Denmark's making its case as the next Great Undiscovered Golf Destination
COPENHAGEN, Denmark - It isn't true that every word in the Danish language starts with the letter k and, by law, must be a minimum of 15 letters and impossible for Americans to pronounce.
It only seems that way.
Actually, English is spoken quite well here in the Oresund region, the geographical area that consists of eastern Denmark, notably Copenhagen, and southern Sweden, notably the region of Skane. Even though it's a second language, most Swedes and Danes skip back and forth between the two languages with ease.
Now, reading street signs is another matter for us Americans.
The Oresund region, linked by the impressive Oresund Bridge, has been promoting its golf product lately, and they've got a pretty easy job of it. Skane is sort of like the Florida of the U.S., where Swedes go for warm weather, though Skane gets much colder than Florida in the winter, obviously.
In any case, Oresund has more than 100 golf courses, all of them within an hour and a half drive. That's a higher density of golf than any other region in Europe, and includes all the types of European courses that you Euro golf nuts have come to expect.
Skane has three coasts - again, just like Florida - and a series of seaside courses can be easily negotiated by car. There are also inland golf courses on the gently rolling countryside, as well as parkland and, as the Europeans call them, heathland and woodland layouts.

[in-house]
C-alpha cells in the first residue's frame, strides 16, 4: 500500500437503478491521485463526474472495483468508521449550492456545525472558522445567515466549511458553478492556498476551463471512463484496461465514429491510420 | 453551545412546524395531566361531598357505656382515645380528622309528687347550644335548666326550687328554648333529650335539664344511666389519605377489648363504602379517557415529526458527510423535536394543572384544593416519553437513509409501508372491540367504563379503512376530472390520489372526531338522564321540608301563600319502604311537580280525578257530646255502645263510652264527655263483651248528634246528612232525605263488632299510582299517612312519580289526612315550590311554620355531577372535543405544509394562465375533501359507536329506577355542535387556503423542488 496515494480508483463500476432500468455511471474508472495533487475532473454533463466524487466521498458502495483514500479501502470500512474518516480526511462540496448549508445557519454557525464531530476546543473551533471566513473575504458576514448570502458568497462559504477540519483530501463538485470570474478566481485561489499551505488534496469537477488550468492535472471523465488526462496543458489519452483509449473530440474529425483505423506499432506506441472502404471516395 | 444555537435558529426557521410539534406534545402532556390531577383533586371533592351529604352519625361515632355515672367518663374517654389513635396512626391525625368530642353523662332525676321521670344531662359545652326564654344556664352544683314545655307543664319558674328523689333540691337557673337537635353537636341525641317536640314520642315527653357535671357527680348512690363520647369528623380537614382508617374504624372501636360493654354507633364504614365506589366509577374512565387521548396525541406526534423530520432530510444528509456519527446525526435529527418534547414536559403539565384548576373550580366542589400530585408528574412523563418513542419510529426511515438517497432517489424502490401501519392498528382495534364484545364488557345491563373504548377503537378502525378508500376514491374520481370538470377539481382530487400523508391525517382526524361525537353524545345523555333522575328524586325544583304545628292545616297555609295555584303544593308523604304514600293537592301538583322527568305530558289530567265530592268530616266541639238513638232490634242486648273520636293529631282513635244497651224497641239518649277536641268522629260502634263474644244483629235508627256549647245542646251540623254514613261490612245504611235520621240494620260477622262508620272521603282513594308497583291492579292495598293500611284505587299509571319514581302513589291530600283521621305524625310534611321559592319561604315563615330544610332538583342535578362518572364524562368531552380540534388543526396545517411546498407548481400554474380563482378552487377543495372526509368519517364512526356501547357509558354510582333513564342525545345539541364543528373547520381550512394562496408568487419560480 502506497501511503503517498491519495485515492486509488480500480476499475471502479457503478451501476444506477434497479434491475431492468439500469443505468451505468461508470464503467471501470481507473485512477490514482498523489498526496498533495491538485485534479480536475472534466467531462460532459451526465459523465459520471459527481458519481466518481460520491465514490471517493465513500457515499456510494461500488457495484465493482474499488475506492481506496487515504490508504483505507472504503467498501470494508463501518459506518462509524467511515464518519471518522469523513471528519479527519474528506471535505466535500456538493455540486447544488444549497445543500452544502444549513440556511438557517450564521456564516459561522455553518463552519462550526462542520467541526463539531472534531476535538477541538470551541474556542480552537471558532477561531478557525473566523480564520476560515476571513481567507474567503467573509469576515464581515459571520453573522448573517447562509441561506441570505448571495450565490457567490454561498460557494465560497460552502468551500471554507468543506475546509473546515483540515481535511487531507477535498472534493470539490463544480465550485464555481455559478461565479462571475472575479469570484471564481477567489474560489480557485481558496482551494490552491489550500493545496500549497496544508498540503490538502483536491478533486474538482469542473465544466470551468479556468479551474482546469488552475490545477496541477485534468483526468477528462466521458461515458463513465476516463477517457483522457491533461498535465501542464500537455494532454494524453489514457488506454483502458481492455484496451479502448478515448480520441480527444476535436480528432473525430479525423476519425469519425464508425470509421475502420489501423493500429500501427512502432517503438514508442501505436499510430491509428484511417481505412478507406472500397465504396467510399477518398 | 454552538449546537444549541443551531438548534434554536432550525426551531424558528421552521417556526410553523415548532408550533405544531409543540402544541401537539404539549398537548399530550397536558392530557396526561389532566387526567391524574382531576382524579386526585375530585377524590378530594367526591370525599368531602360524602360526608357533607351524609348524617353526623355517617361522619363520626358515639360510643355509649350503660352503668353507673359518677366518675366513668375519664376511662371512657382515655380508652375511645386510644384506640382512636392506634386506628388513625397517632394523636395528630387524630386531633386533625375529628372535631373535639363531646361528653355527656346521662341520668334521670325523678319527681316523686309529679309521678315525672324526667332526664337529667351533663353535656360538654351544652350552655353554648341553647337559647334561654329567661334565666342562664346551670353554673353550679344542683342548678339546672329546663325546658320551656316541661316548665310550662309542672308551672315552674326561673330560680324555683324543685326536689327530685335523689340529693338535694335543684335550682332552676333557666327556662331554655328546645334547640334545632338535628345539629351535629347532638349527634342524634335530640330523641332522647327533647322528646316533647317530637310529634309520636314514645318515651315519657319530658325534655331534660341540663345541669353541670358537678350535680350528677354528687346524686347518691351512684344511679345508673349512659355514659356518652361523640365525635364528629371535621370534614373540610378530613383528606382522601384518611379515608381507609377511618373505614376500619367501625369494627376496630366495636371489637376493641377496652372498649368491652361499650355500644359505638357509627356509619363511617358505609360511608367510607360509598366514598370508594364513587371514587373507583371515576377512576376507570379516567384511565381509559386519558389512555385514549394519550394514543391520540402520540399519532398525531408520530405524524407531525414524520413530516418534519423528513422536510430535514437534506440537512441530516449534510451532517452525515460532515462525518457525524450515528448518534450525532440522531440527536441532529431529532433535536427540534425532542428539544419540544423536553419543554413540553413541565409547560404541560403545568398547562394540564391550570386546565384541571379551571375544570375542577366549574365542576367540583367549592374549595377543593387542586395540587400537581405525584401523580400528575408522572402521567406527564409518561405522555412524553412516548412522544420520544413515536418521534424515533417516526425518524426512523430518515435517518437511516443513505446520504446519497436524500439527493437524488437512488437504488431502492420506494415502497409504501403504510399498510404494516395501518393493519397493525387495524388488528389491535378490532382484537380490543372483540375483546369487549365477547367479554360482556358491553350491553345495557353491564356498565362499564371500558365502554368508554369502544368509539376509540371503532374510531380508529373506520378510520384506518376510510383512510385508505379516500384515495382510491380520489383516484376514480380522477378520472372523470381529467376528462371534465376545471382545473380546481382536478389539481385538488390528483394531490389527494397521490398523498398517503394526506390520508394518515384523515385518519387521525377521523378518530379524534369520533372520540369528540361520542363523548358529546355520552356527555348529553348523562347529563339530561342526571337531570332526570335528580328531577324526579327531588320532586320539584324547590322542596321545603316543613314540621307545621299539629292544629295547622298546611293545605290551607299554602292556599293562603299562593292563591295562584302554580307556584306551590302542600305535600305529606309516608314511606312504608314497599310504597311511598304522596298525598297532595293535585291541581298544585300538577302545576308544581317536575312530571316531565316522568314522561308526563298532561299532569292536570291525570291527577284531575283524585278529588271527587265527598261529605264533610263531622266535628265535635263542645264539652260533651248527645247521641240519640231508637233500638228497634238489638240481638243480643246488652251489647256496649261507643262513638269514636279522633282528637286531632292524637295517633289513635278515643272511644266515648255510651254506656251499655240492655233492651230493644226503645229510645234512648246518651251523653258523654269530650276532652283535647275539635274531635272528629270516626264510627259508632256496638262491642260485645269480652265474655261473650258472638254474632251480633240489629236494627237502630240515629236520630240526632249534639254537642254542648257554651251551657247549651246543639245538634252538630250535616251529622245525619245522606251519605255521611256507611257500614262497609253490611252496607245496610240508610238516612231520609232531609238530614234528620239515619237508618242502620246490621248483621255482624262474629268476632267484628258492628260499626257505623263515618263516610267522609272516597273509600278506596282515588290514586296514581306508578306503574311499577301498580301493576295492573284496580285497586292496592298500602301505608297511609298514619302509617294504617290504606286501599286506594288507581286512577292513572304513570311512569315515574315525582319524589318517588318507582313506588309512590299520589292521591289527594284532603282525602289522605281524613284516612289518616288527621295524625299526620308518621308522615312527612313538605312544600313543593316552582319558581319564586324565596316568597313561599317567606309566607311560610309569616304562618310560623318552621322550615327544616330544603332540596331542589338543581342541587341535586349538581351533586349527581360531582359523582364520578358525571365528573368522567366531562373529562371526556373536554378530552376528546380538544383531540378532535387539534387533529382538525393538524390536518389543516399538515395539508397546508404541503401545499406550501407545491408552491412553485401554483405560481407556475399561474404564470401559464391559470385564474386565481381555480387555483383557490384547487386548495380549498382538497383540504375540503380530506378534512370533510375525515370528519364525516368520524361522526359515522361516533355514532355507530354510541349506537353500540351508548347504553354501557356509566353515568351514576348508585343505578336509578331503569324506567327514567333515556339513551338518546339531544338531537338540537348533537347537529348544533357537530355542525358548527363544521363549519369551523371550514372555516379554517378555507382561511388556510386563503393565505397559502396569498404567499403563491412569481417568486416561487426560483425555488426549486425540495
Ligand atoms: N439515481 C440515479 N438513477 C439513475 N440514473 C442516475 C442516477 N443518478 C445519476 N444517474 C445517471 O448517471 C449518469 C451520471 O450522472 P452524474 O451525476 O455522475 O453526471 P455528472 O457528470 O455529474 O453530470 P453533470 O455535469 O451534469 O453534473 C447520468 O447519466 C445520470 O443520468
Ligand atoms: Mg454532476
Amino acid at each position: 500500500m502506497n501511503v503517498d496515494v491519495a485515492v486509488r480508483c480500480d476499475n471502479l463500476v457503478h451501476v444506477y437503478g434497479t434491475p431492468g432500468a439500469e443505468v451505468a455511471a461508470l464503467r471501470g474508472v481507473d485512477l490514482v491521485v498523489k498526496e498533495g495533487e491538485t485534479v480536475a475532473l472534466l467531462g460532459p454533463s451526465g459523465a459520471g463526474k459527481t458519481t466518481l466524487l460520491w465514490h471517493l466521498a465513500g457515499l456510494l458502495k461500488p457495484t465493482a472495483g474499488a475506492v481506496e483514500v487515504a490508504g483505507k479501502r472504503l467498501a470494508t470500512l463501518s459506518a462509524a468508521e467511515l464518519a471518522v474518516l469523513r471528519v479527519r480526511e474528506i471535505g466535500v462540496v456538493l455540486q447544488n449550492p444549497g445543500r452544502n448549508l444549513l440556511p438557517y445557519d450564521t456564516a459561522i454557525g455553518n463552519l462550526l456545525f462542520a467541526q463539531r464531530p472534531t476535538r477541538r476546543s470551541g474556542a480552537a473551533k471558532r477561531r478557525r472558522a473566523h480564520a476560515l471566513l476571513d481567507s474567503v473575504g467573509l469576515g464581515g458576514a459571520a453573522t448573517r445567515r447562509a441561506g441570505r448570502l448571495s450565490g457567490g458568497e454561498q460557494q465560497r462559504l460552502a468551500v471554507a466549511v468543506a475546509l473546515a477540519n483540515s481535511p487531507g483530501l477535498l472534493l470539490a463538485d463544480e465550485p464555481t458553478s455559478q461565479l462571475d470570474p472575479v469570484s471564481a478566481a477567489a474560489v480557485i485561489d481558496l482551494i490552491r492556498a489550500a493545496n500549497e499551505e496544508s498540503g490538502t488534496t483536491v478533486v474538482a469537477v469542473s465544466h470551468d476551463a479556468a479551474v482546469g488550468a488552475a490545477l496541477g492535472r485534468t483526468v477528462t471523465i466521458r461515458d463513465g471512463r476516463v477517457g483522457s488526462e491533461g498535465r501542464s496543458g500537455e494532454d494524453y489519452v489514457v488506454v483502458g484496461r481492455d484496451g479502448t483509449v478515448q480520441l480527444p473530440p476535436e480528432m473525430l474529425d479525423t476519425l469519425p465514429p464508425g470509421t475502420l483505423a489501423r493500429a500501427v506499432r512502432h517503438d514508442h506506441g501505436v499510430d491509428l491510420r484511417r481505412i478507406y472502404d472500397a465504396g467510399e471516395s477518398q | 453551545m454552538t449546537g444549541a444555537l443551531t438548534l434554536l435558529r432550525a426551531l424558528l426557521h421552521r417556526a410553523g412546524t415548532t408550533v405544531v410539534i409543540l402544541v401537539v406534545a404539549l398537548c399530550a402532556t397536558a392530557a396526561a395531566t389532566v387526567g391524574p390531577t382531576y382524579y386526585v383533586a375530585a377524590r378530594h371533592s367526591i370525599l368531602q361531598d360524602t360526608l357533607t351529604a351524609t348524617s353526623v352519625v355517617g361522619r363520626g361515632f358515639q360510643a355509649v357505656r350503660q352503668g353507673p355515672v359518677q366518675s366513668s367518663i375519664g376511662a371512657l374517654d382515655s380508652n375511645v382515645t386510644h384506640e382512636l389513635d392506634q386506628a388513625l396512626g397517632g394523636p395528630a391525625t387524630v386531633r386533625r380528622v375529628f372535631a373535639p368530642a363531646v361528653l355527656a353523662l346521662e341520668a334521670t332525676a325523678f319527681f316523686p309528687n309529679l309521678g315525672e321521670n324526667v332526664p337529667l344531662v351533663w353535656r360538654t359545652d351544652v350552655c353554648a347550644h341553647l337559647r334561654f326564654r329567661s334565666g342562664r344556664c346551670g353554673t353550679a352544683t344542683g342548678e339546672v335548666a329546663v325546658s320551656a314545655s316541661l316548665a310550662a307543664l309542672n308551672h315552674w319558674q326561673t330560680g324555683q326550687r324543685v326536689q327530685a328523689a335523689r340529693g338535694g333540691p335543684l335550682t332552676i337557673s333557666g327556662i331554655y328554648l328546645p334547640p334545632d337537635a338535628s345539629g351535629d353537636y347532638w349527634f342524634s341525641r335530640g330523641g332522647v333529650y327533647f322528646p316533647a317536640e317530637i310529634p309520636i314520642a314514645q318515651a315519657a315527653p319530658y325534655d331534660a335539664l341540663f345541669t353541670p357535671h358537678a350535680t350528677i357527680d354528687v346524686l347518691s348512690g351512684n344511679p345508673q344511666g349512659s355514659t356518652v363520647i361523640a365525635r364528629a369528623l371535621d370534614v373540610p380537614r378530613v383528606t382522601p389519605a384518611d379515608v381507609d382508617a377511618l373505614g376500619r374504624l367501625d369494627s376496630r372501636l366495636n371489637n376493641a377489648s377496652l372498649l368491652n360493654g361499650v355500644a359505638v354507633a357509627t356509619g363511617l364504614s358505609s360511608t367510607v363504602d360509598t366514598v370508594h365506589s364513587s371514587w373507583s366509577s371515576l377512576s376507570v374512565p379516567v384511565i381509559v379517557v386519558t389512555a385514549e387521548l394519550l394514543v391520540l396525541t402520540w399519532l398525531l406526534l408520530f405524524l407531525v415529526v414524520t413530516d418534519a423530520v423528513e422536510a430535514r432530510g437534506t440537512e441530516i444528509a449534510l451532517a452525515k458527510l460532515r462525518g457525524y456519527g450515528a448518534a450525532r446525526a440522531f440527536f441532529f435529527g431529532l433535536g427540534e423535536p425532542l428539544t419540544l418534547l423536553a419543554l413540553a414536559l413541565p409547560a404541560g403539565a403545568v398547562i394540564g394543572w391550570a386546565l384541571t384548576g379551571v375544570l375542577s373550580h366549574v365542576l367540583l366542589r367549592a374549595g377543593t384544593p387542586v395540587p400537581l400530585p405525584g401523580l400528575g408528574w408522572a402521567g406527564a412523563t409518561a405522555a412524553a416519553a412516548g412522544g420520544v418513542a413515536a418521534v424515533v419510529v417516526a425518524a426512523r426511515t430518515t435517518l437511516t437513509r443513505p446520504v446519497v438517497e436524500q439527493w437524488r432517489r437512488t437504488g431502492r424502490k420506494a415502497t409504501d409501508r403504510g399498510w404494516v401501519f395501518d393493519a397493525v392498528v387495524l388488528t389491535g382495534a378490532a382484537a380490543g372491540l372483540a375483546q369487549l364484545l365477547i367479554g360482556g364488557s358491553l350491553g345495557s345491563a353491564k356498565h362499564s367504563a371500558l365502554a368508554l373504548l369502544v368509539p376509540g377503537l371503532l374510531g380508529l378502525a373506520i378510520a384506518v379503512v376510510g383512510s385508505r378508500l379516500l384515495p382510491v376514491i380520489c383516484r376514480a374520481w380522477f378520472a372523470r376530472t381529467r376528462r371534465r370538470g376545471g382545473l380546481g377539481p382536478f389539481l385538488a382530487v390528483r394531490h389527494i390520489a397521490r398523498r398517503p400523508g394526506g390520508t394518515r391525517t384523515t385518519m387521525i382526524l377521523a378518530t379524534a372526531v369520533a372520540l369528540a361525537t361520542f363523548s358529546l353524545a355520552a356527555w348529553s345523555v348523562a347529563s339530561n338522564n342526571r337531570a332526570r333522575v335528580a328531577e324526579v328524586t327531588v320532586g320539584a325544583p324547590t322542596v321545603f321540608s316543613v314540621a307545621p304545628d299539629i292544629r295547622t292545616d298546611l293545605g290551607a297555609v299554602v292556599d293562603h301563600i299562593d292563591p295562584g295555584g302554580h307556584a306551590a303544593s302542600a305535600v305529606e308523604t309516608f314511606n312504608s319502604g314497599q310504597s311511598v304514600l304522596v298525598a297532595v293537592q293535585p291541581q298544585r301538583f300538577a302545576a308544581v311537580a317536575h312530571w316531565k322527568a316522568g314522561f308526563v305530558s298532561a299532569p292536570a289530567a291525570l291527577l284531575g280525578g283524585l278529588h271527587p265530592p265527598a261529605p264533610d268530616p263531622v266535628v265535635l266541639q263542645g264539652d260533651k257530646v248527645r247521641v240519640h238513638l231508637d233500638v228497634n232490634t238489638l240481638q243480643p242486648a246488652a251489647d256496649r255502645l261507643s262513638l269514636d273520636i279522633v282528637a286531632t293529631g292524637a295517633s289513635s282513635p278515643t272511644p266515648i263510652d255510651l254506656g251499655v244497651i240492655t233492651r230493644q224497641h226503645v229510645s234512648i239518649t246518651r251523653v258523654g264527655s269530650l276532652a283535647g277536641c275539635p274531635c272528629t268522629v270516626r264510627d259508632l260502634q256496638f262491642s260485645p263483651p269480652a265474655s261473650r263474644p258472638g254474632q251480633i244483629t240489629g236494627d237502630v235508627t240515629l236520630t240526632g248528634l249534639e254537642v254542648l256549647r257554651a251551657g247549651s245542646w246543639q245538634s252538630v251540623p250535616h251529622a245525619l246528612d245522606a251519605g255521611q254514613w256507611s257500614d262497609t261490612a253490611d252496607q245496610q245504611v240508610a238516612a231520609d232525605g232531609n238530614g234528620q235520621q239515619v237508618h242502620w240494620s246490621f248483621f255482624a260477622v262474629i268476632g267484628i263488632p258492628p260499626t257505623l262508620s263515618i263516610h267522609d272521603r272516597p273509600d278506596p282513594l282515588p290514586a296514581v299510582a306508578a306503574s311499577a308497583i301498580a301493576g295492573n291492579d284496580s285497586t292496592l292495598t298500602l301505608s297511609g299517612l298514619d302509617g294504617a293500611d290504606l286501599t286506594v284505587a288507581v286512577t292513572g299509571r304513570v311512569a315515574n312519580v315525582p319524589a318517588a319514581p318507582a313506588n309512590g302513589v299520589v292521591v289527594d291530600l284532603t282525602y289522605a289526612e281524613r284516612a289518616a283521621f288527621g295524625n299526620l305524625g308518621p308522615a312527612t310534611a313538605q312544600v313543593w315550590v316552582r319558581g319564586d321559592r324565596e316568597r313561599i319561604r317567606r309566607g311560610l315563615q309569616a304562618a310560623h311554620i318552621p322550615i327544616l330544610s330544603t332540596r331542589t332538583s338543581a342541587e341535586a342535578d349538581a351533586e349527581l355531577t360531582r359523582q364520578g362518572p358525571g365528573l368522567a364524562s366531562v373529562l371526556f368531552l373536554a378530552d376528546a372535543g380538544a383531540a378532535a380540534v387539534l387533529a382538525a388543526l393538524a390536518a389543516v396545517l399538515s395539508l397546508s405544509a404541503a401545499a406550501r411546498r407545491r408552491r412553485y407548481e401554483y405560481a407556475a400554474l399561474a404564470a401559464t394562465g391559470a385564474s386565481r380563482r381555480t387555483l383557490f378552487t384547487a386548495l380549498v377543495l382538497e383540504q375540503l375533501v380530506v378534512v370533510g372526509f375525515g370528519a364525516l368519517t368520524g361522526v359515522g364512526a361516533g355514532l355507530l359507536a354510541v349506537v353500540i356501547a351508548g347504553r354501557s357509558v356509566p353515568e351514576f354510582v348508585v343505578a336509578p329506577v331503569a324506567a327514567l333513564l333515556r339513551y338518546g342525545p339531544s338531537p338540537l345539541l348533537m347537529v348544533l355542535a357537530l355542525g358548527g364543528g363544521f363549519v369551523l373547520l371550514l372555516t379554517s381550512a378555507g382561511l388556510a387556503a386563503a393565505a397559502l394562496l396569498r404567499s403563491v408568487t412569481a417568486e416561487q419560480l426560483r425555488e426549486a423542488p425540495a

Copenhagen alone is worth a visit, with its thousand-year history. Never have I seen so many bicycles on mad, big-city streets or kayaks in canals right smack dab in the heart of the city. By the way, Copenhageners say you can swim in those canals without fear of scarlet fever, dengue fever, jungle fever or any kind of fever. Imagine swimming downtown in an American city.
Golf is the fastest growing sport in Denmark - maybe because of Thomas Bjorn? - and is considered a sort of everyman's sport in Sweden. It doesn't suffer here from an elitist image as it does in the U.S.
The Oresund people claim their courses are open year-round, though that may be PR-speak. Some courses have to wait for the snow to melt to resume play. Still, it's true that the region gets relatively mild weather, though I wouldn't plan a golf trip here outside the months of May through October.
The best part, however, is that the green fees for the area's courses are much cheaper than other European golf hot spots, and hotels are beginning to offer some very competitive packages.
This could very well be the next Great Undiscovered Golf Destination. Maybe it already is.
Few golf communities on the East Coast offer the proximity to natural beauty and to a cool city that you'll find at The Landings on Skidaway Island. You can be staring at a six-foot alligator in a swamp one minute, and be strolling the historic streets of downtown Savannah, Ga. 20 minutes later. "Savannah's a great city, and there are all sorts of things to do there," said Landings resident Mike Werneke, "if you want to leave here."
Course review: Deer Creek at The Landings
Omni Tucson National's Catalina Course would be a good golf course if no PGA Tour events had ever been held here. The fact that there have been more than 30 adds some mystique and aura to the 7,262 yards. You'll have nice green fairways to try and reenact the shots of legends and non-legends past, too.
Who's going to be golf's Al Gore, Chris Baldwin asks in his latest 'On The Spot' column. Who in golf will parlay the plant puffers' global-warming crusade into big appearance fees, self-important speeches and fawning doe-eyed looks from college co-eds? There are certainly a horde of eager candidates, all trying to cash in on what's arguably the greatest money making scheme in golf since the invention of the celebrity golf course architect: The Greening Of Golf.